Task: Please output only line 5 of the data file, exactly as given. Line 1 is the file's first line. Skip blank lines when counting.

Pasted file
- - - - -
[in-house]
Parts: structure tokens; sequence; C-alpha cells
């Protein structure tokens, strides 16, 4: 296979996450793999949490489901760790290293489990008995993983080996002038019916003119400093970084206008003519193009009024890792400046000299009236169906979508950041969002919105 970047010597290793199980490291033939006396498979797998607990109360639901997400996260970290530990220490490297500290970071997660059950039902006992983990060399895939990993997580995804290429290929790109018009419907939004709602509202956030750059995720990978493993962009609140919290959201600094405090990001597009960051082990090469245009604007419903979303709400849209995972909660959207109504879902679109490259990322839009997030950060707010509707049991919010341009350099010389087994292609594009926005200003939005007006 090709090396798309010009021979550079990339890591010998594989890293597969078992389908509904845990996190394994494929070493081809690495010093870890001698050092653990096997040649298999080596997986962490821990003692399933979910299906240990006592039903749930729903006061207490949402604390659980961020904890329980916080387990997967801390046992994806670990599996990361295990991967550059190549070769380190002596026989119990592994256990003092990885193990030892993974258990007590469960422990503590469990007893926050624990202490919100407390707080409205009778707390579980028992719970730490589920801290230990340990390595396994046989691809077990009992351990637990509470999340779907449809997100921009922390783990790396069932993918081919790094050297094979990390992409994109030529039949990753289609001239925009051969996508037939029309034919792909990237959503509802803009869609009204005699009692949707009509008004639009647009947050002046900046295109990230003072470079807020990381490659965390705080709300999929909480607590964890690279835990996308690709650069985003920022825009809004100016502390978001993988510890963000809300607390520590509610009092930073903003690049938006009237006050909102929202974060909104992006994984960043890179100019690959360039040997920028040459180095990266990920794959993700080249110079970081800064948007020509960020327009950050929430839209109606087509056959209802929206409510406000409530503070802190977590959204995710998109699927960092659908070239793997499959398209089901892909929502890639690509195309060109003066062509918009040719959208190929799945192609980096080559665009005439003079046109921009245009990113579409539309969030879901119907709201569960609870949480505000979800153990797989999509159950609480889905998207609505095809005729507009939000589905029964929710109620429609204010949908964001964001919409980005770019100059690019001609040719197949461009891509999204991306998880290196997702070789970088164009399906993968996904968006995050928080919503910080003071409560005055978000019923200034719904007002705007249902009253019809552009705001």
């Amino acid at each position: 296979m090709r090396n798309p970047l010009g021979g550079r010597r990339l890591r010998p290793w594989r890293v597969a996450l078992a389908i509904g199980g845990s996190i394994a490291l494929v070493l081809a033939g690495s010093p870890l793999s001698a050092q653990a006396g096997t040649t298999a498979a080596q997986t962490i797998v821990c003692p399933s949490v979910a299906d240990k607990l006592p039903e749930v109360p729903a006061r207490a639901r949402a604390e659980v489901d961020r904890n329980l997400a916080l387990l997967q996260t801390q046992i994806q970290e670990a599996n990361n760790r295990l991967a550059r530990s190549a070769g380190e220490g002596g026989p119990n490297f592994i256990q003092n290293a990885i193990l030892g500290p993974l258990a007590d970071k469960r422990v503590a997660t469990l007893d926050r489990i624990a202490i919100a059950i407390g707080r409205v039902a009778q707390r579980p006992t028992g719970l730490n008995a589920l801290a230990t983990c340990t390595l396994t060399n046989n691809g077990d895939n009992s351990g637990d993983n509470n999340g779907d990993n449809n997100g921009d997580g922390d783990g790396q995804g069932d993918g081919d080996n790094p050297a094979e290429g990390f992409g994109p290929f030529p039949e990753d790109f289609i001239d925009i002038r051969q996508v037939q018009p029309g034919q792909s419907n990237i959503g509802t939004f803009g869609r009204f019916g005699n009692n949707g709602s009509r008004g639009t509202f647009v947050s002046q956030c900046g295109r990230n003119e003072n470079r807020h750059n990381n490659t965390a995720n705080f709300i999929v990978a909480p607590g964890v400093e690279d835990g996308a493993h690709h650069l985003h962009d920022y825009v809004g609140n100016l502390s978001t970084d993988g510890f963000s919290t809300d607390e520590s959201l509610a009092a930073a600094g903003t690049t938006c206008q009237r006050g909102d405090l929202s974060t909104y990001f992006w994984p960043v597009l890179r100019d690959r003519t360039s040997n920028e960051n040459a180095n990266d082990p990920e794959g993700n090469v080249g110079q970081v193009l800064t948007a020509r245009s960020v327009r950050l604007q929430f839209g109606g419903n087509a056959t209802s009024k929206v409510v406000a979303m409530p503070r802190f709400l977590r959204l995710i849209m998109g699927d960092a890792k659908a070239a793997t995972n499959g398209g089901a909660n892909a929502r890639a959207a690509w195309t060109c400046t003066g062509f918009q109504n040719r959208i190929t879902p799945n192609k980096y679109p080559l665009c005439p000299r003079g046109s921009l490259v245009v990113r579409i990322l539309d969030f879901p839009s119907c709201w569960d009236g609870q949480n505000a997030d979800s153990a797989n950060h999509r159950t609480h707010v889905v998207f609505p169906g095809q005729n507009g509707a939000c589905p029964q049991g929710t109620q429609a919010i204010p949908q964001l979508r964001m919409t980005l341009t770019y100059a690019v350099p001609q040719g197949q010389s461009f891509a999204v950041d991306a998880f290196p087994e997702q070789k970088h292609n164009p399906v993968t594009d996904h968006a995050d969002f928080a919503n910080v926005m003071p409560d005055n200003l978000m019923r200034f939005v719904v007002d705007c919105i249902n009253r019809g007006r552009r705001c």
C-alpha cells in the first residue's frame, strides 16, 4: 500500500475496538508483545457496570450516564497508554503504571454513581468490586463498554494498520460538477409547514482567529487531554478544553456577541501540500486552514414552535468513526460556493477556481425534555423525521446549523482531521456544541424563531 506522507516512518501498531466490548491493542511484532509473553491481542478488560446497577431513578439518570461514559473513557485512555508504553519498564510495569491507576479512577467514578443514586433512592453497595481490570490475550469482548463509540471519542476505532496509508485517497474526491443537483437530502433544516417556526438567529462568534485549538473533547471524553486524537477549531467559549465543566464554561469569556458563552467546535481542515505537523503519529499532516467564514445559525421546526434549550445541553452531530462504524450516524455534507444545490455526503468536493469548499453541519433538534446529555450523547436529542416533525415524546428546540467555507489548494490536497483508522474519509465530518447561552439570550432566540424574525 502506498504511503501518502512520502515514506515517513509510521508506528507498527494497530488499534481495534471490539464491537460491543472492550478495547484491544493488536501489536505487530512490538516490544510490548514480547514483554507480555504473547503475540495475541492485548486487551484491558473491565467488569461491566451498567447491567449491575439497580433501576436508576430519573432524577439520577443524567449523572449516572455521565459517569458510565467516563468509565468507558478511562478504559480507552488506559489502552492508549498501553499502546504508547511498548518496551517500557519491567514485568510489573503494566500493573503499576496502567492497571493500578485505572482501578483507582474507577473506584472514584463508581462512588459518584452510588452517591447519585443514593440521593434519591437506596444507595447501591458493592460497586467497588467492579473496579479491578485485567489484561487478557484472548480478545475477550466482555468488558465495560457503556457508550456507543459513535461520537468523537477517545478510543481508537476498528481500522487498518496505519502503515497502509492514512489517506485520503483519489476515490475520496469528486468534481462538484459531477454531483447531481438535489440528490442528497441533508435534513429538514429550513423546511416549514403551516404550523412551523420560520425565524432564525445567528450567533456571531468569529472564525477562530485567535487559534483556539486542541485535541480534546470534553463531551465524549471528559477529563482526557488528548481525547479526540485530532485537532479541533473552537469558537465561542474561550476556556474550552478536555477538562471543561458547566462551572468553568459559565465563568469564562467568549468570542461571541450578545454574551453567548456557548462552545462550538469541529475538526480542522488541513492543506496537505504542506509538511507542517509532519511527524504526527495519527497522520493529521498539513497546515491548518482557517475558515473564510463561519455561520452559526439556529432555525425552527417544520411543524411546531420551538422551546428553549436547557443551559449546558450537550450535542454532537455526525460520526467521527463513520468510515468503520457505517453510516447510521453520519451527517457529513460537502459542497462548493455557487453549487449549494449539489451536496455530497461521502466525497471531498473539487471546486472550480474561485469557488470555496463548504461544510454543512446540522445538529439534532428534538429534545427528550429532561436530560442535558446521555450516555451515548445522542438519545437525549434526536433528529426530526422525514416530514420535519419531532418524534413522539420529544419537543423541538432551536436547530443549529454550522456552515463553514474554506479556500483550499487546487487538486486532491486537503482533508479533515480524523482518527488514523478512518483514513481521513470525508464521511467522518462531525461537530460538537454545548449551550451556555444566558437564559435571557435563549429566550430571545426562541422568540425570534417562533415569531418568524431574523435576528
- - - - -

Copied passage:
C-alpha cells in the first residue's frame, strides 16, 4: 500500500475496538508483545457496570450516564497508554503504571454513581468490586463498554494498520460538477409547514482567529487531554478544553456577541501540500486552514414552535468513526460556493477556481425534555423525521446549523482531521456544541424563531 506522507516512518501498531466490548491493542511484532509473553491481542478488560446497577431513578439518570461514559473513557485512555508504553519498564510495569491507576479512577467514578443514586433512592453497595481490570490475550469482548463509540471519542476505532496509508485517497474526491443537483437530502433544516417556526438567529462568534485549538473533547471524553486524537477549531467559549465543566464554561469569556458563552467546535481542515505537523503519529499532516467564514445559525421546526434549550445541553452531530462504524450516524455534507444545490455526503468536493469548499453541519433538534446529555450523547436529542416533525415524546428546540467555507489548494490536497483508522474519509465530518447561552439570550432566540424574525 502506498504511503501518502512520502515514506515517513509510521508506528507498527494497530488499534481495534471490539464491537460491543472492550478495547484491544493488536501489536505487530512490538516490544510490548514480547514483554507480555504473547503475540495475541492485548486487551484491558473491565467488569461491566451498567447491567449491575439497580433501576436508576430519573432524577439520577443524567449523572449516572455521565459517569458510565467516563468509565468507558478511562478504559480507552488506559489502552492508549498501553499502546504508547511498548518496551517500557519491567514485568510489573503494566500493573503499576496502567492497571493500578485505572482501578483507582474507577473506584472514584463508581462512588459518584452510588452517591447519585443514593440521593434519591437506596444507595447501591458493592460497586467497588467492579473496579479491578485485567489484561487478557484472548480478545475477550466482555468488558465495560457503556457508550456507543459513535461520537468523537477517545478510543481508537476498528481500522487498518496505519502503515497502509492514512489517506485520503483519489476515490475520496469528486468534481462538484459531477454531483447531481438535489440528490442528497441533508435534513429538514429550513423546511416549514403551516404550523412551523420560520425565524432564525445567528450567533456571531468569529472564525477562530485567535487559534483556539486542541485535541480534546470534553463531551465524549471528559477529563482526557488528548481525547479526540485530532485537532479541533473552537469558537465561542474561550476556556474550552478536555477538562471543561458547566462551572468553568459559565465563568469564562467568549468570542461571541450578545454574551453567548456557548462552545462550538469541529475538526480542522488541513492543506496537505504542506509538511507542517509532519511527524504526527495519527497522520493529521498539513497546515491548518482557517475558515473564510463561519455561520452559526439556529432555525425552527417544520411543524411546531420551538422551546428553549436547557443551559449546558450537550450535542454532537455526525460520526467521527463513520468510515468503520457505517453510516447510521453520519451527517457529513460537502459542497462548493455557487453549487449549494449539489451536496455530497461521502466525497471531498473539487471546486472550480474561485469557488470555496463548504461544510454543512446540522445538529439534532428534538429534545427528550429532561436530560442535558446521555450516555451515548445522542438519545437525549434526536433528529426530526422525514416530514420535519419531532418524534413522539420529544419537543423541538432551536436547530443549529454550522456552515463553514474554506479556500483550499487546487487538486486532491486537503482533508479533515480524523482518527488514523478512518483514513481521513470525508464521511467522518462531525461537530460538537454545548449551550451556555444566558437564559435571557435563549429566550430571545426562541422568540425570534417562533415569531418568524431574523435576528